An in-depth study of German-language theatre since 1945 in the context of modern theatre in general and of the post-war social, economic and political situation in Central Europe (the "economic miracle," lingering effects of Nazism, Baader-Meinhoff terrorism, Ostpolitik, etc.). Beginning with Brecht's last full-length play, The Days of the Commune, the course will examine characteristic works of the first post-war generation of playwrights - Max Frisch, Friedrich Durrenmatt, Karl Zuckmayer – and proceed to the major figures of the 60's and 70's – Peter Weiss, Gunter Grass, Heinar Kipphardt, Rolf Hochhuth, Peter Handke, Dieter Forte, F.X. Kroetz, Wolfgang Bauer, Thomas Bernhard. Plays will include Weiss' Marat/Sade, Kipphardt's In the Matter of J. Robert Oppenheimer, Grass' Plebeians Rehearse the Uprising, Handke's Kaspar and the Ride across Lake Constance. Critical/historical text: Modern German Drama: A Study in Form by Christopher Innes. Frequent reference will also be made to the new wave in German cinema. (Walsh)
480. Drama and Literature Theory and Criticism. Upperclass RC Humanities concentrators or permission of instructor. (4). (HU).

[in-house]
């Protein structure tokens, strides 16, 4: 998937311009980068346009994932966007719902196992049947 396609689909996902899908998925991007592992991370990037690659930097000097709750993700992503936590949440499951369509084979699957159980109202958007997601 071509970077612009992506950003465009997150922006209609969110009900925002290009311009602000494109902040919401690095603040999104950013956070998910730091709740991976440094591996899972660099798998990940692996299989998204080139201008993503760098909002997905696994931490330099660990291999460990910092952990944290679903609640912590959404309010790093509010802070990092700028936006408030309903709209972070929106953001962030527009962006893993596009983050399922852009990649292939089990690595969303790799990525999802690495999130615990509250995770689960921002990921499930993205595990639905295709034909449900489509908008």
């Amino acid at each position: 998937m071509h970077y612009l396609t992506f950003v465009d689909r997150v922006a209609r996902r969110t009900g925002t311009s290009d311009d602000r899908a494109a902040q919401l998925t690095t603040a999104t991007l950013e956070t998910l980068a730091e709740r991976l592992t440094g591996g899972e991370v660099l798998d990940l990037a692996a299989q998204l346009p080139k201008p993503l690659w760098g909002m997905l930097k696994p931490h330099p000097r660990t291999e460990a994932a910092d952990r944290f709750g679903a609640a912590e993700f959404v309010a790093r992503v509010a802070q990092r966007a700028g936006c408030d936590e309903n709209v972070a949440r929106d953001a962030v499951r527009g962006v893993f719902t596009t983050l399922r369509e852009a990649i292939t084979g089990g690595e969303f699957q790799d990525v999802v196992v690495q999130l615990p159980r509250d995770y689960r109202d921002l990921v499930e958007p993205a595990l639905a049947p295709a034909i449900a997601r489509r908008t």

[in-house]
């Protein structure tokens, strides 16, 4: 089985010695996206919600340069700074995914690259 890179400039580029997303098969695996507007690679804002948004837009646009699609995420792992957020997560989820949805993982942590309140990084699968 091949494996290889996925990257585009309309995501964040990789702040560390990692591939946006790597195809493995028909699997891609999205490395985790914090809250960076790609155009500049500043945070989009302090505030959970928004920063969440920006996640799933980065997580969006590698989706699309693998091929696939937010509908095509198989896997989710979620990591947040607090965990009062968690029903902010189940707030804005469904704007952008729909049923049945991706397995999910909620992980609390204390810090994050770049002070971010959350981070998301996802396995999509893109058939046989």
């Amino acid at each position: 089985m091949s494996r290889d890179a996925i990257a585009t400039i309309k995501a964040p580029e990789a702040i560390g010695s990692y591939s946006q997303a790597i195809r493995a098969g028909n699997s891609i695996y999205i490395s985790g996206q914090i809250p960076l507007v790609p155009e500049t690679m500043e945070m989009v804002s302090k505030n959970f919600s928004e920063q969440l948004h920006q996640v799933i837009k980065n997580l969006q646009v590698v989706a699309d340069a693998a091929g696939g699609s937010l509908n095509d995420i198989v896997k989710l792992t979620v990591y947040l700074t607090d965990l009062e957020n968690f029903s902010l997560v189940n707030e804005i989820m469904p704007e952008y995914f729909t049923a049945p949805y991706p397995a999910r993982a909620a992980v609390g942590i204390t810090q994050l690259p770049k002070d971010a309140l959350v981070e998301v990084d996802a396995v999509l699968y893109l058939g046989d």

This course is intended for upperclass concentrators in drama. Permission of instructor is required for non-concentrators. The course has two strains, one purely theoretical, the other practical. The theoretical one consists of reading several thinkers who have wondered what drama is and have inquired philosophically into the matter. The assumption behind this strain of the course is that we need to be acquainted with a wide variety of theories about the drama before we can either settle upon our own or confidently criticize a play. The wisdom of the best drama theorists will increase our own critical abilities. The practical strain will consist of writing critical reviews of several area productions, chiefly Saroyan's The Time of Your Life and Schiller's Mary Stuart (the Winter offerings of UM's Guest Artist Series). In addition to the written reviews (at least three), a long term paper on some theoretical topic to be chosen in consultation with the instructor, is required. Also, everyone will keep a journal, which will be handed in frequently. The readings include the three or more plays to be reviewed and theoretical/critical works. (Ferran)